What survives when everything else crumbles? Will cities be reclaimed by nature? Will our pictures, our films, our recordings, will they deteriorate over time and leave the future with no evidence that we were ever here? People decay, metal deteriorates, memories fade. So if this really is our end, how will the world remember that we were ever here? If they win, if in the end we're all turned into them, and then our bodies decompose over time; how will the world remember that there was some good in this world? How will these writings of mine survive over time?

How do we leave our mark on the world when it will eventually be forgotten? Will there be an equally mythical being out there, ready to determine what is worth preserving? If there is a God, why doesn't He come down now, in our time of peril? Does He test us, to see if we are evolutionarily capable of adapting to our new environment? Or has He left us for a new, more perfect people that He has created, in some distant universe?

Or maybe it's simpler than that. Maybe He knows we'll adapt. It will be difficult, many will perish, but we'll survive. I used to watch something on TV, detailing how people sacrificed everything from money to a limb just to be able to survive. Maybe that's all we're dealing with.

If there is a God, is He toying with us or is He somehow helping us survive through this?

The fire at the state university lasted for days. The ashes flew everywhere, the smoke suffocated everything outside. For some reason, they had no need of lungs. We would see some of them with soot coming out of their mouths. We found one gas mask from the garage of one of the houses in the neighbourhoods (some guy whose principal hobby was pimping out their ride). This meant only one of us was able to go out of the house without breathing in the toxic air.

We are baffled by how it only took this long for the smoke to be able to reach us. We are even more baffled by how we weren't able to notice the fire when it started. When we got to the state university, the fire had obviously been going on for a while. We are satisfied with leaving it to the weather and to the fact that tall condo buildings obscured our view of the state university.

Susana was happy with staying inside. She didn't do much other than stare outside a window facing the university with the people in it. I kept telling her we could go there, but she insisted otherwise. "It's too risky," she would argue. "For all you know there are bad people in there. They could take the car, take our supplies. They could find the mansion and God knows what they might do to me."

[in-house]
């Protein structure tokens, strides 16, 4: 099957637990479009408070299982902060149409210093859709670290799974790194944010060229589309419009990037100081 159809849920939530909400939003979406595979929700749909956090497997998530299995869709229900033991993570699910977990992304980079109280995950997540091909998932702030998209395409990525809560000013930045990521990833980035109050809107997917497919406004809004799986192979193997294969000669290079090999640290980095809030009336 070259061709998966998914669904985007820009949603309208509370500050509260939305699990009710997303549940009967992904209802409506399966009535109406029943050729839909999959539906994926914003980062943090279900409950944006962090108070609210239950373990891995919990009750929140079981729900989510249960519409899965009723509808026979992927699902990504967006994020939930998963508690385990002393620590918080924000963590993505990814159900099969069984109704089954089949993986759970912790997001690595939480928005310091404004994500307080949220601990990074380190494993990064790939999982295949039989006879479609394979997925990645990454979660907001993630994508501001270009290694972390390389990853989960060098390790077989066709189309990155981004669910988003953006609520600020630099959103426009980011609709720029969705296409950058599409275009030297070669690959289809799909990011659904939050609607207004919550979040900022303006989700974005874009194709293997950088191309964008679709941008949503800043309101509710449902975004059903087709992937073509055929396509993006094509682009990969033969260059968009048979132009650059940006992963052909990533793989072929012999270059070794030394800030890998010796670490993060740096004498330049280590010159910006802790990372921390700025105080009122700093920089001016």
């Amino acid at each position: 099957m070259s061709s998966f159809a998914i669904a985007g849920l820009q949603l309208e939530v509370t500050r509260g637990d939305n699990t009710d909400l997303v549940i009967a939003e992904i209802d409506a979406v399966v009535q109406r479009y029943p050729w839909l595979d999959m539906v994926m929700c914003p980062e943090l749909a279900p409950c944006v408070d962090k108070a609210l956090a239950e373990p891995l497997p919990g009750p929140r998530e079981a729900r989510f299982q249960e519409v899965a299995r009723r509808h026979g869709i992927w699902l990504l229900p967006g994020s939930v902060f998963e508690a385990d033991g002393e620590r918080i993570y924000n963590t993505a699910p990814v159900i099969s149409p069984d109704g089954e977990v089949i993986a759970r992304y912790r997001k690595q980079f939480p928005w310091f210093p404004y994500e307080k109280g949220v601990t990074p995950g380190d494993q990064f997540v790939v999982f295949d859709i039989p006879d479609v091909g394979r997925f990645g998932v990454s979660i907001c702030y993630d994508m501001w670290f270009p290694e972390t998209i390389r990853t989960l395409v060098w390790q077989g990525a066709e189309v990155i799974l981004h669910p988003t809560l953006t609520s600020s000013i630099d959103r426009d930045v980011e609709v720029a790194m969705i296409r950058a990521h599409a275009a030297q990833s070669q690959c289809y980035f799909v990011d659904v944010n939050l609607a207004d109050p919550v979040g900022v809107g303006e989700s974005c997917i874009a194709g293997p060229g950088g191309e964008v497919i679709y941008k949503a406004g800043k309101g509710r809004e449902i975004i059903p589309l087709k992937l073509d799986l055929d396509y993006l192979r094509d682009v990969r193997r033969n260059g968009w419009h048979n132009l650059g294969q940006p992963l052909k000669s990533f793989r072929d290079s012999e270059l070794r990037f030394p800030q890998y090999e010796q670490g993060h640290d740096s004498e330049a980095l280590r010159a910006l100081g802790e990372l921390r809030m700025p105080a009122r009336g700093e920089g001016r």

She was right, of course. It wasn't worth the risk. We both knew that you had to be cautious about who you trusted. But even I was curious. The whole world was ending, why did those people at the university bother to keep the place clean? If the grass was green, if the trees were tall and if the flowers were blossoming, would that really help them survive?

As far as we knew, our supplies would be able to last us at least a year. Most of the houses in the neighbourhood have been cleared out, which meant that if we wanted to keep scavenging we'd have to go out of the neighbourhood, and we both decided that for the moment it wasn't worth the risk.

We both knew why she didn't want to go. Seeing those people run into that university gave her hope, finding out that her sister isn't one of those people in there would take all that hope away from her.

We were seeing more and more of "people". The mansion was really tall and we were able to see far and wide. It's usually groups of three or four, carrying bags, wearing masks and moving fast. I would only see them for a few seconds before they would disappear into another house, sometimes they would stop to kill one of them before running off completely. Susana and I knew it would only be a matter of time before they would come here to scavenge for supplies. We hadn't thought about preparing for what we would do should they come.

Two weeks passed and one night I heard somebody opening the door. Instinctively, I took the shotgun from the side of the bed (which I do every morning) and headed to the side of the door, where I would wait for them to come to me.

"Doesn't look like he stays here, the place isn't clean," said the voice of a man somewhere in the house, loud enough for me to hear.

"Yes because they care about cleanliness in a time like this," said a second voice, the voice of a woman.

"Well we keep everything clean, why can't we assume whoever would stay here also cleans up?" said the man.

"Because they aren't as uptight about the environment as we are," said the woman.